UPDATE 1-U.S. aluminum users slam LME's plan to solve warehousing crisis
NEW YORK, Sept 10 (Reuters) - A group of aluminum users, including MillerCoors LLC and other makers of drink cans, have said the London Metal Exchange's proposal to overhaul its controversial warehousing policy will "fall short" of solving the long wait times and inflated prices.
In a letter dated Sept. 9, the so-called "aluminum users group" called on the LME to implement even bigger changes, which they say will end long wait times, increase transparency for physical pricing and restore user confidence in the exchange.
Without that, there will be "more dysfunction, more manipulation and more harm", the letter from the group said. It also asked for a meeting with the LME.
The letter was in response to dramatic changes announced by the LME on July 1, aimed at soothing irate industrial users who say the LME's warehousing policy has led to record high physical premiums for aluminum and long wait times to take delivery.
While some of the group's suggestions may be hard to enforce, the seven-page letter will likely increase pressure on the LME and its new owner, Hong Kong Exchanges and Clearing , to deal with the problem as regulatory, legal and political scrutiny of the exchange intensifies.
Several changes that called for greater regulation and increased transparency at the exchange also underscored prolonged criticism among some industrial users and traders about how the 136-year old exchange is run.
Some consumers say a lack of regulation in the United States and Britain is partly to blame for the problem.
"We encourage the LME to work towards a coordinated regulatory framework across countries and regions. This will help guard against manipulation of LME rules and ensure a fair and open marketplace for metal," it said.
In July, MillerCoors, the second largest brewer in the United States, raised the issue in a hearing at the U.S. Senate Banking Committee, saying high physical prices have cost U.S. consumers an extra $3 billion a year in expenses.
Alongside Goldman Sachs and other banks and traders that now own many of the world's biggest warehousing companies, the LME is facing several class action lawsuits alleging "anticompetitive behavior" in aluminum warehousing.
U.S.and UK regulators are also investigating the issue.
At the heart of the issue are several companies with warehouses registered by the LME, including Glencore-owned Pacorini, Trafigura's NEMS and Goldman Sachs' Metro. These companies have found a lucrative business in building up big stocks, charging rent for storage and delivering metal out of storage only at a limited rate.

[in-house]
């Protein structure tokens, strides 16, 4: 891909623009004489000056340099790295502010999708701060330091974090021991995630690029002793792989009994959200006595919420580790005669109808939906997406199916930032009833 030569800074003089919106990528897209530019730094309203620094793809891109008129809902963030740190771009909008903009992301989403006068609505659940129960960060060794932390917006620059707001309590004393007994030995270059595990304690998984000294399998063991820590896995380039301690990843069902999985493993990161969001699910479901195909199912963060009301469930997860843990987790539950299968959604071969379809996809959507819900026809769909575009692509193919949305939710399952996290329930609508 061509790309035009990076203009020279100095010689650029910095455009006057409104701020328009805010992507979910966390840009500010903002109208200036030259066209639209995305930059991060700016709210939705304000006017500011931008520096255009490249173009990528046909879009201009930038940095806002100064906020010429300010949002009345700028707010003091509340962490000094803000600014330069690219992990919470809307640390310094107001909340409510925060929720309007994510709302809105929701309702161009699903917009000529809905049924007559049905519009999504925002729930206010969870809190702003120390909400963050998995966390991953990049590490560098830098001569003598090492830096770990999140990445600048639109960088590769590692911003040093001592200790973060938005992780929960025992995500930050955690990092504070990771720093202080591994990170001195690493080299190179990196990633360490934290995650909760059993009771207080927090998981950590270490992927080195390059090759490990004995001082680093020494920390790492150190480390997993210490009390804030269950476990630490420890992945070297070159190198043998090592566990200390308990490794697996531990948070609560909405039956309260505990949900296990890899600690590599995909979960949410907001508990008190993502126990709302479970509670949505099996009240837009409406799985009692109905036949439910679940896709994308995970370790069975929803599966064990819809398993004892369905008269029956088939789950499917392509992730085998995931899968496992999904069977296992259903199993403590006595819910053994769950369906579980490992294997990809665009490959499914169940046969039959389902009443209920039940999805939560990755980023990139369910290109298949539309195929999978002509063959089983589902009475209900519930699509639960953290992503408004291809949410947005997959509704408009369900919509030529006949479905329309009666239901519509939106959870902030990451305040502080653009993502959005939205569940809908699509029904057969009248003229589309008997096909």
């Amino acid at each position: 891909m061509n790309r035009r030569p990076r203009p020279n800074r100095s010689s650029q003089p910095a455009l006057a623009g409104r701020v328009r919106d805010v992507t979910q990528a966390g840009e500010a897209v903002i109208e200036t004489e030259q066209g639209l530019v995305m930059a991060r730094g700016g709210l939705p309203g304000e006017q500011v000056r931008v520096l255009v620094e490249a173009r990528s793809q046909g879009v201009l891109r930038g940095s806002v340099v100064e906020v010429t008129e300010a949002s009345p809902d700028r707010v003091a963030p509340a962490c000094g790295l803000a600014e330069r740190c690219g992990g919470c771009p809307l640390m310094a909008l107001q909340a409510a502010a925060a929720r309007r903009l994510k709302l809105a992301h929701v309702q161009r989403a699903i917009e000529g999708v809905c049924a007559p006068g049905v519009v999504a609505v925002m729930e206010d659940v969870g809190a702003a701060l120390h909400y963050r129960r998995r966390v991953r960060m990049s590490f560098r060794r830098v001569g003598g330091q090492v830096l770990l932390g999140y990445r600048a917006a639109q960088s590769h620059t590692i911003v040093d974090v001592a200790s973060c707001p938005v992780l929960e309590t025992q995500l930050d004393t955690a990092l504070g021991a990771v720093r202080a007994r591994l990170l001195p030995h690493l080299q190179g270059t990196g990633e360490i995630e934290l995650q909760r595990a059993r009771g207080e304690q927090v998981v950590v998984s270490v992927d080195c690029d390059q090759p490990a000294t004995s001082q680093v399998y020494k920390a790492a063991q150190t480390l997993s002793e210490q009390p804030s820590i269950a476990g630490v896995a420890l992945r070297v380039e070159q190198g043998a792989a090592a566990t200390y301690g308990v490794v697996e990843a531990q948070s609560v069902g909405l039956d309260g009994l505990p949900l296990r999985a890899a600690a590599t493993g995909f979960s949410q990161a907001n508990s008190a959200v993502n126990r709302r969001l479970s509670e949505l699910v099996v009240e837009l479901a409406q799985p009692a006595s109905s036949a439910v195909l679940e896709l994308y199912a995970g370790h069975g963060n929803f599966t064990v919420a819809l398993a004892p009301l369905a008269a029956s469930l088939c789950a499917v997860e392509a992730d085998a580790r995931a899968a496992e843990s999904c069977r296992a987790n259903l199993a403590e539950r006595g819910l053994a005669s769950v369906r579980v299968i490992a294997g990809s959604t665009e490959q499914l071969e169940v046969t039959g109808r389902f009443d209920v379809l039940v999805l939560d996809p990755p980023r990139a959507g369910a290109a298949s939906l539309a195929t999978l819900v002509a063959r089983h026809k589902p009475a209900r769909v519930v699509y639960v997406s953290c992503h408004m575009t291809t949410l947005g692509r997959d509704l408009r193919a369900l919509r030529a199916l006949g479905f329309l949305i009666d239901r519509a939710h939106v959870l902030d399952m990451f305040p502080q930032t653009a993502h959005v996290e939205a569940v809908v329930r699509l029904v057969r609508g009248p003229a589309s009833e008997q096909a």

In its third effort to resolve the problem in as many years, the LME has proposed linking the rate at which a warehouse, with big stockpiles and long wait times of more than 100 days, is required to load out material to the rate at which it brings in new metal.
In Monday's letter, the group called on the LME to also rein in "exceptional" incentive payments made by warehouses to attract metal and limit charges for moving metal in and out of storage sheds.
Among other changes aimed at improving transparency, it said the LME should have more balanced representation on its committees, provide more information about its auditing of warehouses and enforce firewalls between owners of warehouses and merchants to prevent conflicts of interest, the letter said.
In highlighting flaws in the new plan, it said the maximum wait time of 100 days set by the new rules is still too long and the rules could lead a warehouse to refuse to take delivery of new metal or shift metal to non-LME registered facilities.
The deadline for submitting comments on the LME's plan is Sept. 30. Warehousing companies and trading firms have also given their feedback on the plan, sources have said.
Some of the users' suggestions may be difficult for the LME to implement. Any move to limit rent increases would be deemed as price fixing by the European Union and therefore anti-competitive, the LME has said.
A final decision on whether to implement the changes is expected to be made at a scheduled LME board meeting in October and if approved, the new rules would come into force on April 1 next year.
"The changes we seek are simple and straightforward, and would ultimately result in the LME operating like other commodity exchanges around the world," said the Beer Institute, which represents brewers and beer importers who are part of the user group, in an email to Reuters.